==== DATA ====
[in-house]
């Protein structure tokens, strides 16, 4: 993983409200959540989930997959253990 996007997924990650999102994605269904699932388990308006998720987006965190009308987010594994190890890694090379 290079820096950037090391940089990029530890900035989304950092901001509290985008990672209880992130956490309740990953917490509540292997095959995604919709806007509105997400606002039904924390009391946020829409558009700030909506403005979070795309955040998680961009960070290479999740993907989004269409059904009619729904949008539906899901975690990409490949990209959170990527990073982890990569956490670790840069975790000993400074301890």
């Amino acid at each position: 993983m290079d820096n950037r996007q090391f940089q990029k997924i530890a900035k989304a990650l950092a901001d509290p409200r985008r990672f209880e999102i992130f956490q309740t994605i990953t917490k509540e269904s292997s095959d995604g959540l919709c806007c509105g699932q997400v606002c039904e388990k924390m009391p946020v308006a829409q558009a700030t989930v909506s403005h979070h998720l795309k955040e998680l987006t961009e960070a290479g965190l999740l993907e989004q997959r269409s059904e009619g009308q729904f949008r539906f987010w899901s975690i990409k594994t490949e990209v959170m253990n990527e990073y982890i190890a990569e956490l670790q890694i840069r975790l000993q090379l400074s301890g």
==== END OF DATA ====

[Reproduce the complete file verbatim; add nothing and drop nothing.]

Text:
[in-house]
């Protein structure tokens, strides 16, 4: 993983409200959540989930997959253990 996007997924990650999102994605269904699932388990308006998720987006965190009308987010594994190890890694090379 290079820096950037090391940089990029530890900035989304950092901001509290985008990672209880992130956490309740990953917490509540292997095959995604919709806007509105997400606002039904924390009391946020829409558009700030909506403005979070795309955040998680961009960070290479999740993907989004269409059904009619729904949008539906899901975690990409490949990209959170990527990073982890990569956490670790840069975790000993400074301890």
């Amino acid at each position: 993983m290079d820096n950037r996007q090391f940089q990029k997924i530890a900035k989304a990650l950092a901001d509290p409200r985008r990672f209880e999102i992130f956490q309740t994605i990953t917490k509540e269904s292997s095959d995604g959540l919709c806007c509105g699932q997400v606002c039904e388990k924390m009391p946020v308006a829409q558009a700030t989930v909506s403005h979070h998720l795309k955040e998680l987006t961009e960070a290479g965190l999740l993907e989004q997959r269409s059904e009619g009308q729904f949008r539906f987010w899901s975690i990409k594994t490949e990209v959170m253990n990527e990073y982890i190890a990569e956490l670790q890694i840069r975790l000993q090379l400074s301890g």